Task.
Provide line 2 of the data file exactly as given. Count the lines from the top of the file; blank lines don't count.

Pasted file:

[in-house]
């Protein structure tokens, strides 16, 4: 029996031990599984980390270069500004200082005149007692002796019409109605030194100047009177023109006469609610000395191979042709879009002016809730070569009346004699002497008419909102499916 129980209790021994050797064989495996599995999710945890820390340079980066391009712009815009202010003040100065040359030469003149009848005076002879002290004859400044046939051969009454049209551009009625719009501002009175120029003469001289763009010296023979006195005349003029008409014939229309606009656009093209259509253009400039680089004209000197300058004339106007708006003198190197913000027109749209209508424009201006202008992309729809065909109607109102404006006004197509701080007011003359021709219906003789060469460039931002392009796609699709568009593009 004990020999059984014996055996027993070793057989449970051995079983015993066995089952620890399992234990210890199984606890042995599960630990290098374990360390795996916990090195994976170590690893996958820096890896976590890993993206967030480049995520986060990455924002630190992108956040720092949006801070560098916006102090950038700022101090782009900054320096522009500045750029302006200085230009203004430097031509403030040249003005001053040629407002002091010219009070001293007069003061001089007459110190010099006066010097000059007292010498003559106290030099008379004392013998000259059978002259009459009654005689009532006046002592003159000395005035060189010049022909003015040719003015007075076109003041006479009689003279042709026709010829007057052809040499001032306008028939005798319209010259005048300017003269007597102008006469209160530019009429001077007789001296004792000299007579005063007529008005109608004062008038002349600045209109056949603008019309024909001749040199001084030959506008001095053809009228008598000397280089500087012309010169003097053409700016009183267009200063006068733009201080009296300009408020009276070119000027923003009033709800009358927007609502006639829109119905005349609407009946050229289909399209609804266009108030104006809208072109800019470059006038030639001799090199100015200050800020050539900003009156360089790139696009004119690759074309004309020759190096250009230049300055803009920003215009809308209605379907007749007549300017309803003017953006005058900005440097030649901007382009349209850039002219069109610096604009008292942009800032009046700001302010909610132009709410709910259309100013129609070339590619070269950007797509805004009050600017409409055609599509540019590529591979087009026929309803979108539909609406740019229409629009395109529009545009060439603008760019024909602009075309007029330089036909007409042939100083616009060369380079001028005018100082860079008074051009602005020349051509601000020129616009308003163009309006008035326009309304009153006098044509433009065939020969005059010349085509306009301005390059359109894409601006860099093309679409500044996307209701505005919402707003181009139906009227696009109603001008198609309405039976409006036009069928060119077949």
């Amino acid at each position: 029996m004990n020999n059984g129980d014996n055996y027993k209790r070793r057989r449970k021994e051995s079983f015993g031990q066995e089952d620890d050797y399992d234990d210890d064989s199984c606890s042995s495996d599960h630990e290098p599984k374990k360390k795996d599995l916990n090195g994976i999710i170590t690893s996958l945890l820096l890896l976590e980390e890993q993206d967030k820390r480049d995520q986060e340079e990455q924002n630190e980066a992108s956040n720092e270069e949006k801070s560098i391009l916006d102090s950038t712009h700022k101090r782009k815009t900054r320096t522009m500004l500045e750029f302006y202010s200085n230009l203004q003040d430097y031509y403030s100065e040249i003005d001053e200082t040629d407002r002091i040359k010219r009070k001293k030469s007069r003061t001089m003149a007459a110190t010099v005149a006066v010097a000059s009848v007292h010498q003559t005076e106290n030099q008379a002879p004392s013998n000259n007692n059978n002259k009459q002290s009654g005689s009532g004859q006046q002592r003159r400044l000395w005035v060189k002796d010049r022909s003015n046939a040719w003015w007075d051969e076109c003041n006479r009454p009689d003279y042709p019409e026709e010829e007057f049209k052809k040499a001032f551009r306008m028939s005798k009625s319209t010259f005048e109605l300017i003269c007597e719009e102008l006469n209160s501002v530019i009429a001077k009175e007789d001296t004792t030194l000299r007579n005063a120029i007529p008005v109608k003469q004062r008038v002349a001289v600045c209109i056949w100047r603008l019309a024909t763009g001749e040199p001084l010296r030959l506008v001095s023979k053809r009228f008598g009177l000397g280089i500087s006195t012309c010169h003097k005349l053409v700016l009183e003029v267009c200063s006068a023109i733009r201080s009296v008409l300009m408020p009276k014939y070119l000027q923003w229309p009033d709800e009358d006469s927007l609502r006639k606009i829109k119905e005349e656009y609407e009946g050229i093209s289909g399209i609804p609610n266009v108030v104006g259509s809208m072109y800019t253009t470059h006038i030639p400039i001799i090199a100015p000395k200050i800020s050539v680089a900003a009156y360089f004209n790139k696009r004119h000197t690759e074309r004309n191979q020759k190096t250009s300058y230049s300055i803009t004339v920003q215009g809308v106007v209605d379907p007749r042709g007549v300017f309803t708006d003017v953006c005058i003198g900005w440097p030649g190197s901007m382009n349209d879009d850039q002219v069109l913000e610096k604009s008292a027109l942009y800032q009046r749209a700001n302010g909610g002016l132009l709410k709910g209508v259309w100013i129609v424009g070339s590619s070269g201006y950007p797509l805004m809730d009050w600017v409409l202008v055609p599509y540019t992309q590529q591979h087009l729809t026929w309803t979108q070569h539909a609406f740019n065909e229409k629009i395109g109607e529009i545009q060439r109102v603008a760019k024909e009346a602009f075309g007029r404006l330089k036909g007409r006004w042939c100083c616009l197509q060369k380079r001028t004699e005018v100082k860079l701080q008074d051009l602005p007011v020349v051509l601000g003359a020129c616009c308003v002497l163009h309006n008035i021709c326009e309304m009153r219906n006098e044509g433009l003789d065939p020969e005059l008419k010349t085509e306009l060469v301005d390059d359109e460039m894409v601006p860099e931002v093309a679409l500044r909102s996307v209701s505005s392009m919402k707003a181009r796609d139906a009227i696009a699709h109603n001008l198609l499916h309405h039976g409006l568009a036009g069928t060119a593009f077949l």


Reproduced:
């Protein structure tokens, strides 16, 4: 029996031990599984980390270069500004200082005149007692002796019409109605030194100047009177023109006469609610000395191979042709879009002016809730070569009346004699002497008419909102499916 129980209790021994050797064989495996599995999710945890820390340079980066391009712009815009202010003040100065040359030469003149009848005076002879002290004859400044046939051969009454049209551009009625719009501002009175120029003469001289763009010296023979006195005349003029008409014939229309606009656009093209259509253009400039680089004209000197300058004339106007708006003198190197913000027109749209209508424009201006202008992309729809065909109607109102404006006004197509701080007011003359021709219906003789060469460039931002392009796609699709568009593009 004990020999059984014996055996027993070793057989449970051995079983015993066995089952620890399992234990210890199984606890042995599960630990290098374990360390795996916990090195994976170590690893996958820096890896976590890993993206967030480049995520986060990455924002630190992108956040720092949006801070560098916006102090950038700022101090782009900054320096522009500045750029302006200085230009203004430097031509403030040249003005001053040629407002002091010219009070001293007069003061001089007459110190010099006066010097000059007292010498003559106290030099008379004392013998000259059978002259009459009654005689009532006046002592003159000395005035060189010049022909003015040719003015007075076109003041006479009689003279042709026709010829007057052809040499001032306008028939005798319209010259005048300017003269007597102008006469209160530019009429001077007789001296004792000299007579005063007529008005109608004062008038002349600045209109056949603008019309024909001749040199001084030959506008001095053809009228008598000397280089500087012309010169003097053409700016009183267009200063006068733009201080009296300009408020009276070119000027923003009033709800009358927007609502006639829109119905005349609407009946050229289909399209609804266009108030104006809208072109800019470059006038030639001799090199100015200050800020050539900003009156360089790139696009004119690759074309004309020759190096250009230049300055803009920003215009809308209605379907007749007549300017309803003017953006005058900005440097030649901007382009349209850039002219069109610096604009008292942009800032009046700001302010909610132009709410709910259309100013129609070339590619070269950007797509805004009050600017409409055609599509540019590529591979087009026929309803979108539909609406740019229409629009395109529009545009060439603008760019024909602009075309007029330089036909007409042939100083616009060369380079001028005018100082860079008074051009602005020349051509601000020129616009308003163009309006008035326009309304009153006098044509433009065939020969005059010349085509306009301005390059359109894409601006860099093309679409500044996307209701505005919402707003181009139906009227696009109603001008198609309405039976409006036009069928060119077949």